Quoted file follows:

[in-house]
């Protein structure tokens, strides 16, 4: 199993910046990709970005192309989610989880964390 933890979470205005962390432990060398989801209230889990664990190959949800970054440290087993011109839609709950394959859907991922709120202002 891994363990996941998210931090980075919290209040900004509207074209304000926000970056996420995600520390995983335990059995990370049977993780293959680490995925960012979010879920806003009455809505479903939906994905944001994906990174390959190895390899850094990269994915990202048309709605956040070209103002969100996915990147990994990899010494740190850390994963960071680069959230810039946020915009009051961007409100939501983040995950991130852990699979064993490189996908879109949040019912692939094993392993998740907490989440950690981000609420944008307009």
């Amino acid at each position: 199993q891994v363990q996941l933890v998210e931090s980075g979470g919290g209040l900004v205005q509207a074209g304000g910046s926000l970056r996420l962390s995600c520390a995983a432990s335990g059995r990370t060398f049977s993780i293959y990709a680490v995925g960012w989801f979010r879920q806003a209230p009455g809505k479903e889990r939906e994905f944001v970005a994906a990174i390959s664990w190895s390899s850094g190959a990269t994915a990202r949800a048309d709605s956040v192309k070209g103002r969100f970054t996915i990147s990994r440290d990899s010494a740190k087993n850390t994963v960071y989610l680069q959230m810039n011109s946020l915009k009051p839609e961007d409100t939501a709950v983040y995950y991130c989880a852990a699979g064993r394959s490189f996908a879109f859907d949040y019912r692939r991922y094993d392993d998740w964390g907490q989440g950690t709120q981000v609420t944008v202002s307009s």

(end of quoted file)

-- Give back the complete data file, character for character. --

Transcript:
[in-house]
């Protein structure tokens, strides 16, 4: 199993910046990709970005192309989610989880964390 933890979470205005962390432990060398989801209230889990664990190959949800970054440290087993011109839609709950394959859907991922709120202002 891994363990996941998210931090980075919290209040900004509207074209304000926000970056996420995600520390995983335990059995990370049977993780293959680490995925960012979010879920806003009455809505479903939906994905944001994906990174390959190895390899850094990269994915990202048309709605956040070209103002969100996915990147990994990899010494740190850390994963960071680069959230810039946020915009009051961007409100939501983040995950991130852990699979064993490189996908879109949040019912692939094993392993998740907490989440950690981000609420944008307009």
């Amino acid at each position: 199993q891994v363990q996941l933890v998210e931090s980075g979470g919290g209040l900004v205005q509207a074209g304000g910046s926000l970056r996420l962390s995600c520390a995983a432990s335990g059995r990370t060398f049977s993780i293959y990709a680490v995925g960012w989801f979010r879920q806003a209230p009455g809505k479903e889990r939906e994905f944001v970005a994906a990174i390959s664990w190895s390899s850094g190959a990269t994915a990202r949800a048309d709605s956040v192309k070209g103002r969100f970054t996915i990147s990994r440290d990899s010494a740190k087993n850390t994963v960071y989610l680069q959230m810039n011109s946020l915009k009051p839609e961007d409100t939501a709950v983040y995950y991130c989880a852990a699979g064993r394959s490189f996908a879109f859907d949040y019912r692939r991922y094993d392993d998740w964390g907490q989440g950690t709120q981000v609420t944008v202002s307009s």